there had been an inner instinct which, at that instant, had directed him to her, as one who could feel pity for his trouble and desolation. But at that glance, joined to something strangely peculiar in the captive's figure and attitude, a nervous thrill shot through Ænone's heart, causing her to hold her breath in unreasoning apprehension; a fear of something which she could not explain, a dim consciousness of some forgotten association of the past arising to confront her, but which she could not for the moment identify. And still she looked out, resisting the impulse of dread which bade her move away, fixing a strained gaze upon the captive, in a vain struggle to allay, by one moment of calm scrutiny, that phantom of her memory which, act as she might, would not be repressed, but which each instant seemed to expand into clearer certainty before her.
'Do you see him? Does he appear to you a worthy slave?' cried the centurion.
'A worthy slave, indeed,' she answered, in a low tone, feeling compelled to make some response.
At her voice, the captive again raised his head, and looked into her face; not now with a hasty, timid glance, but with the full gaze of one who believes he has been spoken to, and waits for a renewal of the question. And as she met the inquiring look, Ænone turned away and sank back in terror and dismay. She knew it all, now, nor could she longer deceive herself by vain pretences or assurances. The instinct which, at the first had filled her soul with that unexplained dread, had not been false to her. For that glance, as it now rested upon her with, longer duration and deeper intensity, too surely completed the suggestion which, at the first it had faintly whispered to her, flashing into her heart the long-stifled memories of the past, recalling the time when, a few years before, she had sat upon the rock at Ostia, and had gazed down upon eyes lifted to meet her own with just so beseeching an appeal, and telling her too truly that she stood again in the presence of him to whom she had then promised her girlish faith, and whom she had so long since looked upon as dead to her.
'I will call him in,' said the centurion, 'and you can see him closer.'
'Nay, nay, father; let him remain where he is,' she exclaimed, in uncontrollable dread of recognition.
'Ha! art not afraid, girl?' demanded the old man. 'He can do no hurt, even were he stronger; and now that he is weak, a child could lead him with a string. Come hither, sirrah!'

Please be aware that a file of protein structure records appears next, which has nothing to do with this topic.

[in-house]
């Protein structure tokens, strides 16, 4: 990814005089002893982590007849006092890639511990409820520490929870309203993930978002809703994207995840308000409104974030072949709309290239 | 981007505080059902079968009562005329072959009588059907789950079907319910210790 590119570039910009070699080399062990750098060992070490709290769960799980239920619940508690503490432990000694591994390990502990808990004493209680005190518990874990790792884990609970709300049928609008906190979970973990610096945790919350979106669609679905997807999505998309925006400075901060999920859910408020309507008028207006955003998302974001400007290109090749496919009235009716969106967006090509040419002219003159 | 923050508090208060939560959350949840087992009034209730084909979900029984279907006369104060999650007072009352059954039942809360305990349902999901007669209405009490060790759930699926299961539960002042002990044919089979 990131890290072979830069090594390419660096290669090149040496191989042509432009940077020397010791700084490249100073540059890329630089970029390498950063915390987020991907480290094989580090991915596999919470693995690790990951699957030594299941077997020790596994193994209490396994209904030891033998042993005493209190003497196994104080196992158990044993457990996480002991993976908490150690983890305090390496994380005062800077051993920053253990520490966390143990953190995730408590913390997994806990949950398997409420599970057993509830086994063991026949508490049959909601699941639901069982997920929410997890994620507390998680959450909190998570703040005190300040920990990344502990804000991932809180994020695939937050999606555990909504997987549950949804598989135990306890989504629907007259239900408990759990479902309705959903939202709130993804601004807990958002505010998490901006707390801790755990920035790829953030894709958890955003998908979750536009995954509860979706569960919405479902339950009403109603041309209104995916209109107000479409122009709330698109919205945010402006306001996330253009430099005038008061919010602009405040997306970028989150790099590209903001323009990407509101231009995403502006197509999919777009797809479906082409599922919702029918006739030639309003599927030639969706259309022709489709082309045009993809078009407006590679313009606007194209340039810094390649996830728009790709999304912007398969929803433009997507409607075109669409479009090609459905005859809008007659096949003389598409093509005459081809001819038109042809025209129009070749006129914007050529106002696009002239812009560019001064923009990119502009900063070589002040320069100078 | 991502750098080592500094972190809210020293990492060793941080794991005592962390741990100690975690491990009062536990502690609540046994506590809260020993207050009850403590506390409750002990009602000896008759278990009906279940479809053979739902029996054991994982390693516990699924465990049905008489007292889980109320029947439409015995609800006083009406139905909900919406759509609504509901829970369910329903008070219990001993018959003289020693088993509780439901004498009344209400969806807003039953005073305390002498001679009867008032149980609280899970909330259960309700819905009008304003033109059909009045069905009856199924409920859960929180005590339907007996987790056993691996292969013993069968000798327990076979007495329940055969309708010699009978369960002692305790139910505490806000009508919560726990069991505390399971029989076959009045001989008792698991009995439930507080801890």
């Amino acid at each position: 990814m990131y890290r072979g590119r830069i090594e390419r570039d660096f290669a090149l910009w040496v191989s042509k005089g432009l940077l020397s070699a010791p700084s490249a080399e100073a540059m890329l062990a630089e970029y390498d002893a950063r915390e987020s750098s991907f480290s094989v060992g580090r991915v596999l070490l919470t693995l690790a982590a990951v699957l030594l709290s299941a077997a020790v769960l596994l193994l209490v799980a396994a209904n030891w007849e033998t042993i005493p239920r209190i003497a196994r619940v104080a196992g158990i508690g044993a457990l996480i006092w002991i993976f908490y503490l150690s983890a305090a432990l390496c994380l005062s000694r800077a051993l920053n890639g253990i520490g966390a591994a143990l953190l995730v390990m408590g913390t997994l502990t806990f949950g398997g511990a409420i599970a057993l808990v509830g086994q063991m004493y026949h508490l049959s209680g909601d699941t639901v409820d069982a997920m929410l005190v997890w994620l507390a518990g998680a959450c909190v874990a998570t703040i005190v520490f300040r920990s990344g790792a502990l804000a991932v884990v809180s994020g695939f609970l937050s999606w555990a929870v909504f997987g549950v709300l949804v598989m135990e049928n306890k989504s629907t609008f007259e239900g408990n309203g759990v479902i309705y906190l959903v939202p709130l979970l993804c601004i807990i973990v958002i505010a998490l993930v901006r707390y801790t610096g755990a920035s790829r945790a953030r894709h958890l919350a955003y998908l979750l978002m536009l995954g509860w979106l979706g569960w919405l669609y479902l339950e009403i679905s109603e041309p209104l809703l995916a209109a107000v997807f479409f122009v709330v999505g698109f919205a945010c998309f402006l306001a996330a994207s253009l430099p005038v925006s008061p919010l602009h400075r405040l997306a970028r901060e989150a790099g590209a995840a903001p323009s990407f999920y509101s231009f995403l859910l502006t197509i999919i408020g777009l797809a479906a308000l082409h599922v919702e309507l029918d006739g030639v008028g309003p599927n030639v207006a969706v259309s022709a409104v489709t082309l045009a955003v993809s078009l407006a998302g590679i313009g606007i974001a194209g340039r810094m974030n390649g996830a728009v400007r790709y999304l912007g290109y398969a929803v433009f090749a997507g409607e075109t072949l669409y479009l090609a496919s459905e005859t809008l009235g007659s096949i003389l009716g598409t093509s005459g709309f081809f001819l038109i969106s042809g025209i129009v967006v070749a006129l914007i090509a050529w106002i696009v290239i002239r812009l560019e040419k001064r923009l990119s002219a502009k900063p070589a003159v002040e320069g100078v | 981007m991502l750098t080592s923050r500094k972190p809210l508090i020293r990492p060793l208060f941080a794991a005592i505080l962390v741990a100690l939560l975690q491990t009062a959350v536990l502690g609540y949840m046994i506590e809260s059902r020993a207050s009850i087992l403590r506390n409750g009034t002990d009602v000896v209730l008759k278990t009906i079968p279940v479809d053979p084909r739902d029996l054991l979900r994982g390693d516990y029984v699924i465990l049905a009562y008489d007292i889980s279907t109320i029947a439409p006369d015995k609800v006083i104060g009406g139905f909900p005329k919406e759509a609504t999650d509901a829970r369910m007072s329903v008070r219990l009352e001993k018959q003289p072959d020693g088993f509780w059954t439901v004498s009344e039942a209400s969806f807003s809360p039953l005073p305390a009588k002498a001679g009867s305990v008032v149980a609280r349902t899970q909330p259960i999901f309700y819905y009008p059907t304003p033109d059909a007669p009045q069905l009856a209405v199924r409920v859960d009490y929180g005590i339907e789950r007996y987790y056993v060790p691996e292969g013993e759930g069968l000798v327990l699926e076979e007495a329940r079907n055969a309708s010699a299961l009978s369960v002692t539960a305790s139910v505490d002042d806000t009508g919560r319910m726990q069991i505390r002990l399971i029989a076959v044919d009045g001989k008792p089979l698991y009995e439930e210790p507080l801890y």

The captive arose, smoothed down his tunic, and, obediently entering the house, awaited commands; while Ænone, with as quiet movement as possible, shrunk, into the most distant corner of the room. What if he should recognize her, and should call upon her by name, not knowing her changed position, or recollecting his own debasement into slavery? What explanation other than the true one could she give to account for his audacity, and save him from the chastisement which the offended centurion would prepare to bestow upon him? This was but a momentary fear, however, since she felt that the increasing glow of evening, added to her own alteration by dress, and the certainty that he would not expect to meet her thus, found a sure protection against recognition, as long as she took care not to risk betrayal by her voice or manner. And, perhaps, after all—and her heart lightened somewhat at the thought—it might be that her reason had too freely yielded to an insane fancy, and allowed her to be deceived by a chance resemblance.
'How is he called?' she inquired, disguising her voice as thoroughly as she could. The instant she had spoken she would have retracted her words, if possible, from the mere fear lest her father, in his response, might mention her name. But it luckily chanced that the centurion did not do so.
'How is he called? Nay, that thing I had not thought to ask as yet. Your name, slave?'